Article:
A new sleep pattern monitoring system has been developed by UK researchers to help spot sleep disturbance in people diagnosed with early dementia. The system, known as PAViS, could be used remotely by healthcare workers to view sleep profiles and analyse sleep patterns based on sensory data gathered at the patient’s home.
Writing in the International Journal of Computers in Healthcare, Huiru Zheng and colleagues at the University of Ulster explain how sleep disturbance is one of the most distressing of symptoms in Alzheimer’s disease and might also be an early indicator of the onset of the disease in some cases. They point out that so-called “telecare” systems allow healthcare workers to monitor patient activity whether in normal or supported housing.”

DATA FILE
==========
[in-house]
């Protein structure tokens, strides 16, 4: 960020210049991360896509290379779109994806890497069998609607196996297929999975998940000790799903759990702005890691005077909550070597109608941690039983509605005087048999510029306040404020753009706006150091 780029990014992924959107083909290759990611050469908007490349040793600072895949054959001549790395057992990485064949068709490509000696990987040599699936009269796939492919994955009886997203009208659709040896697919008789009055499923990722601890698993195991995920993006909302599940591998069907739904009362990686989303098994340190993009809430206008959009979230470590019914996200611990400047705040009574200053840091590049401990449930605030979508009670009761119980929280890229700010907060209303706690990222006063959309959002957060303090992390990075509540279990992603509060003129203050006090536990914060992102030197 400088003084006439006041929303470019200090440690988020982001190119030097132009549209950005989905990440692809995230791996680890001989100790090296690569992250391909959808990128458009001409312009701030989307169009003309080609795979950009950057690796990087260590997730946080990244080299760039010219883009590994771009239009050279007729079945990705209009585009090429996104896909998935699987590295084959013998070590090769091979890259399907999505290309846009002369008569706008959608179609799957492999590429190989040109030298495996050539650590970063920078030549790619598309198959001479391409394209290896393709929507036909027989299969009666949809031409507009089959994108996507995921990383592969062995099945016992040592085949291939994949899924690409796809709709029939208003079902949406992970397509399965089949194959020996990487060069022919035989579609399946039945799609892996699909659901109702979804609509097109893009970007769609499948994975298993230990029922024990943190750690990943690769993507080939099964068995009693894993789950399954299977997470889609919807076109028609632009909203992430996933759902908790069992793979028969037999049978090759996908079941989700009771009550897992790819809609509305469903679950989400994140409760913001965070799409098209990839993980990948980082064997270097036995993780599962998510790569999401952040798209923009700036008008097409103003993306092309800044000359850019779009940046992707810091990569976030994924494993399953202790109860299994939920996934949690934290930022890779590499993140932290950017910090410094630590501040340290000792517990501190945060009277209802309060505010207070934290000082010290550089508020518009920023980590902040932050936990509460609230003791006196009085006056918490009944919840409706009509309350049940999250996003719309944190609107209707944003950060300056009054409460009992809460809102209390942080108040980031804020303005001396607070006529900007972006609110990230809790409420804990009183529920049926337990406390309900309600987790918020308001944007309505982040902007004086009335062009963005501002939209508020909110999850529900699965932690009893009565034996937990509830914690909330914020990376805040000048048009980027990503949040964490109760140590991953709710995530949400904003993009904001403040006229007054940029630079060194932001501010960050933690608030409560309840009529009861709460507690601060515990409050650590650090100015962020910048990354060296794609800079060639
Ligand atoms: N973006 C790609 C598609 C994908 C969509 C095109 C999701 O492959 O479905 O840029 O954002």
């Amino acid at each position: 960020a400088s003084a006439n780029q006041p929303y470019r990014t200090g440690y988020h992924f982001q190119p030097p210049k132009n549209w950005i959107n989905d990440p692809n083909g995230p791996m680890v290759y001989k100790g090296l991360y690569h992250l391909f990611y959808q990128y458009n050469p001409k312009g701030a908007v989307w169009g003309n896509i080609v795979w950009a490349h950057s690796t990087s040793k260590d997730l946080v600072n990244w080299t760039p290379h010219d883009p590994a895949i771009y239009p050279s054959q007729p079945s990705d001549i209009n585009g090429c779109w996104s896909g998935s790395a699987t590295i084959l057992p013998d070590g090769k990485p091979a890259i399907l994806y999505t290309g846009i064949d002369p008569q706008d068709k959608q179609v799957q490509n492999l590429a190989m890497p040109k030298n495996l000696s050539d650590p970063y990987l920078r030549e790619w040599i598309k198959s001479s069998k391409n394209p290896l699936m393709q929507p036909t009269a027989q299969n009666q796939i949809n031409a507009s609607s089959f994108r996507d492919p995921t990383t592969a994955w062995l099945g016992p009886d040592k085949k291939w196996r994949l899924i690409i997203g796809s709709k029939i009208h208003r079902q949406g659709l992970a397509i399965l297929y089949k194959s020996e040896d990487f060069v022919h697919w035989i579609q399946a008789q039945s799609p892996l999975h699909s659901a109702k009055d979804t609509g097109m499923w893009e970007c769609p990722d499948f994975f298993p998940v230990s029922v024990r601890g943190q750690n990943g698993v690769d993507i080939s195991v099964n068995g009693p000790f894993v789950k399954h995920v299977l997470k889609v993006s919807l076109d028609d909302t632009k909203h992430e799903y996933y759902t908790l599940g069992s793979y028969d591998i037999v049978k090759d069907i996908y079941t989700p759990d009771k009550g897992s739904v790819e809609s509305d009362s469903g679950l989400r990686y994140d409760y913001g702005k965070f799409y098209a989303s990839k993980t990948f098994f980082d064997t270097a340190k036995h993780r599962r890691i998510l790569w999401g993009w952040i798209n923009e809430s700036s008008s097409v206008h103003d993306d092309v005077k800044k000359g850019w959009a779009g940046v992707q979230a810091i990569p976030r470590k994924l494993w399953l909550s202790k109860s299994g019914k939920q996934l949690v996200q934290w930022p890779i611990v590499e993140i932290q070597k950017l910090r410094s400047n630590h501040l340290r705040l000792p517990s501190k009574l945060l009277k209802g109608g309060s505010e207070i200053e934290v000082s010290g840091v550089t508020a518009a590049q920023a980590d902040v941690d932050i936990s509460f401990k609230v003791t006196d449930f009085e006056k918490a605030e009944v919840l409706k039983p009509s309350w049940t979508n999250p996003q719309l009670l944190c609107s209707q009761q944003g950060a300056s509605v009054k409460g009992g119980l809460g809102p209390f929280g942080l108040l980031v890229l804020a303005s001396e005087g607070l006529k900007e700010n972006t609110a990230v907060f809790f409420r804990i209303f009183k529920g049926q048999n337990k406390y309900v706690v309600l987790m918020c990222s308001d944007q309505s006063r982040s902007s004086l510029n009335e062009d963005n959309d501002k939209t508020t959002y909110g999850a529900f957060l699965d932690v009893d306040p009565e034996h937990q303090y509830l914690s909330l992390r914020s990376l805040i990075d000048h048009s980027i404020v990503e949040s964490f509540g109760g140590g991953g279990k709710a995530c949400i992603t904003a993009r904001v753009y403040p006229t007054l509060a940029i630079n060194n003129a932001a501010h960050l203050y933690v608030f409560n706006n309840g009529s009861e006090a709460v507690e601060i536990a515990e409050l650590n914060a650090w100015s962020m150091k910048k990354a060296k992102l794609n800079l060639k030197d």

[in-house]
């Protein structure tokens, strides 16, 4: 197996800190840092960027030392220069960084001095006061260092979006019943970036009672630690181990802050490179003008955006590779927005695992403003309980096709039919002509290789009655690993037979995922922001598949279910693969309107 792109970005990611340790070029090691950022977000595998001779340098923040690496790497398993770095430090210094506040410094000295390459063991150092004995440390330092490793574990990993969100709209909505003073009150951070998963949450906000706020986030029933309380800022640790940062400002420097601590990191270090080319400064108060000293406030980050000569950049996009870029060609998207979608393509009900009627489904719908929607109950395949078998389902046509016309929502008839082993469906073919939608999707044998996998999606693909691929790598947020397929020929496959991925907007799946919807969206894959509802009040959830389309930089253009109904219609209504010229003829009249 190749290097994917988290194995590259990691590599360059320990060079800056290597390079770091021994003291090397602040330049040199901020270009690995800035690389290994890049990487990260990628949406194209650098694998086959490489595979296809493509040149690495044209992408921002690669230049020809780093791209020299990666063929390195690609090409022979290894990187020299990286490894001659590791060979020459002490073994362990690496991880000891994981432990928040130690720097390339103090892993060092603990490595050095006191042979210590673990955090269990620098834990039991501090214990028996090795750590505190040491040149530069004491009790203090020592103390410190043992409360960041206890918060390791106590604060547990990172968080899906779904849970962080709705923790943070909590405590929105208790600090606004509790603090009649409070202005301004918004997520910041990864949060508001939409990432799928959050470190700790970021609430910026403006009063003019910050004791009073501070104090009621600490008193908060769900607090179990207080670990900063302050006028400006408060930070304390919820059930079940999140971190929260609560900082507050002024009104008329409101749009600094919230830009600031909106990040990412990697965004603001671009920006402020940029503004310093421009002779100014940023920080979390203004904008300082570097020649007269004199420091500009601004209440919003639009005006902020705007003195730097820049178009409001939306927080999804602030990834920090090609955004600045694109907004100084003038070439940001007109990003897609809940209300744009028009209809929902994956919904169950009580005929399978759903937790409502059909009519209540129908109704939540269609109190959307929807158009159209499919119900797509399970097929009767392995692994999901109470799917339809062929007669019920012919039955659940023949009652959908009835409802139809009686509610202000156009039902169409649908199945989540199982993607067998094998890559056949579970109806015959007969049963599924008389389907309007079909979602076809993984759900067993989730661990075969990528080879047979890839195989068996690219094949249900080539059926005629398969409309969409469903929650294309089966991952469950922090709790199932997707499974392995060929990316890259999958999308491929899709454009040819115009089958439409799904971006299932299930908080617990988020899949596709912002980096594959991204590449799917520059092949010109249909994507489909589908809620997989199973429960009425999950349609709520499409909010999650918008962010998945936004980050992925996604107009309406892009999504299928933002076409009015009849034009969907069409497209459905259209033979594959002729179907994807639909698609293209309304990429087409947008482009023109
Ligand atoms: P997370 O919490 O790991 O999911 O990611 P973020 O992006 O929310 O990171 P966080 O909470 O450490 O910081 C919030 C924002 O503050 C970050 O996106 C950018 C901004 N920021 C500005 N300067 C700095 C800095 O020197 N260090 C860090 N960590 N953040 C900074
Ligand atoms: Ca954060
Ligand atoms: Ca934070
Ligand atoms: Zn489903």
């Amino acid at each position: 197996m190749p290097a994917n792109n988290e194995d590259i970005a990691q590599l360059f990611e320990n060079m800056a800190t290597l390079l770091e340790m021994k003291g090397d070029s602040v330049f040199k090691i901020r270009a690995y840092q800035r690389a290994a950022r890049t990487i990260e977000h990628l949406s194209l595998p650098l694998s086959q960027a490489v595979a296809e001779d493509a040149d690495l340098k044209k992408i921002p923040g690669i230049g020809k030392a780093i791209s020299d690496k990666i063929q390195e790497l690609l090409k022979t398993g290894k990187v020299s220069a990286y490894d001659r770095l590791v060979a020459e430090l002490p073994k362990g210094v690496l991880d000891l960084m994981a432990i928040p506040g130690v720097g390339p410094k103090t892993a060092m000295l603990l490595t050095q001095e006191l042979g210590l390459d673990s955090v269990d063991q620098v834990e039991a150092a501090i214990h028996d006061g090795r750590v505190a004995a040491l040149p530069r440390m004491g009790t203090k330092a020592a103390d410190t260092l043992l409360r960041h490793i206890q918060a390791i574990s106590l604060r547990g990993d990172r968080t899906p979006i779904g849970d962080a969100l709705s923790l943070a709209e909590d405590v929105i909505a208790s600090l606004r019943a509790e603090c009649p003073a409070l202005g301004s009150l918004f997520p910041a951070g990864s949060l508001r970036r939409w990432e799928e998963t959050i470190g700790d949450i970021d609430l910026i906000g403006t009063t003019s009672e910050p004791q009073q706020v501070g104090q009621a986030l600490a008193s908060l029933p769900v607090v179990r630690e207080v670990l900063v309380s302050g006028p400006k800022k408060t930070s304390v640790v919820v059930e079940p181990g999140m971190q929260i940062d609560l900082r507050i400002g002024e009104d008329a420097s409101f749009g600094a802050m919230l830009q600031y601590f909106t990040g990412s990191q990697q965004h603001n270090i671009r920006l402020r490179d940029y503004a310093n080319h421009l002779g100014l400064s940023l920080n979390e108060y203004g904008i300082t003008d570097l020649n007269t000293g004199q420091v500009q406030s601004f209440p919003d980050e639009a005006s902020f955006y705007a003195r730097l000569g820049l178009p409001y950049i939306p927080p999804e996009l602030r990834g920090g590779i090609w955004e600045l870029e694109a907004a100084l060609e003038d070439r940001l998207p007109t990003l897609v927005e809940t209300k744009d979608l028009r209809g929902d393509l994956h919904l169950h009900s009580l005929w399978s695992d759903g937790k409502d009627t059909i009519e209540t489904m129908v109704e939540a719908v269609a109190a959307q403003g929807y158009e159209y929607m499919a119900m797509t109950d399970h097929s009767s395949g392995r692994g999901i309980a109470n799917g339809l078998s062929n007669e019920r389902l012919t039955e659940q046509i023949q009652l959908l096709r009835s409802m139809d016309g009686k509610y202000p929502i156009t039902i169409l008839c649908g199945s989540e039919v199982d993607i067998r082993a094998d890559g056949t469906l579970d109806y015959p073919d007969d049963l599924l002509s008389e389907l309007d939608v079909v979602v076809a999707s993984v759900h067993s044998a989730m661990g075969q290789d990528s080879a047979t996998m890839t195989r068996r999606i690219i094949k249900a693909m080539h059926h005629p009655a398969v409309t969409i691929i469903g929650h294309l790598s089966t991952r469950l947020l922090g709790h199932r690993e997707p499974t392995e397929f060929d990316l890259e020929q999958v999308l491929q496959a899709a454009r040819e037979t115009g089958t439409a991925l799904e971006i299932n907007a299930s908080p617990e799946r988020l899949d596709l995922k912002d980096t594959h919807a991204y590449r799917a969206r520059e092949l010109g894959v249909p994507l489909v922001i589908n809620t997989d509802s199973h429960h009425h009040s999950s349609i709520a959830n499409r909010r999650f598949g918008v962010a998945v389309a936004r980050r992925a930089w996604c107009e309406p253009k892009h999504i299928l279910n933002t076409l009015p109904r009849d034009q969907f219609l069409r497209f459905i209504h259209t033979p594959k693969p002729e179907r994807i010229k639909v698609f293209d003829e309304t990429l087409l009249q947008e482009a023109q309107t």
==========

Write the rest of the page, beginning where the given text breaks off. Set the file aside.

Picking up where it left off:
“Various systems have been developed in recent years to monitor sleeping patients. PAViS, pattern analysis and visualisation system, allows healthcare workers to quickly see shifts in sleep pattern and detect unusual patterns in order to assess the changes in health condition of people with early dementia over the course of weeks and months. Data are collected from infrared movement detectors and sensors on bedroom and other doors in the patient’s home. This provides a non-invasive, pervasive and objective monitoring and assessment solution, the team says.
The team has worked with Paul Jeffers of the Fold Housing Association in Holywood on patient case studies to demonstrate proof of principle in monitoring a patient’s total amount of sleep time, sleep episodes and their rhythm of sleep. The PAViS component of their approach daily, weekly and monthly charts to allow sleep patterns, and more importantly changing patterns, to be spotted quickly and easily.
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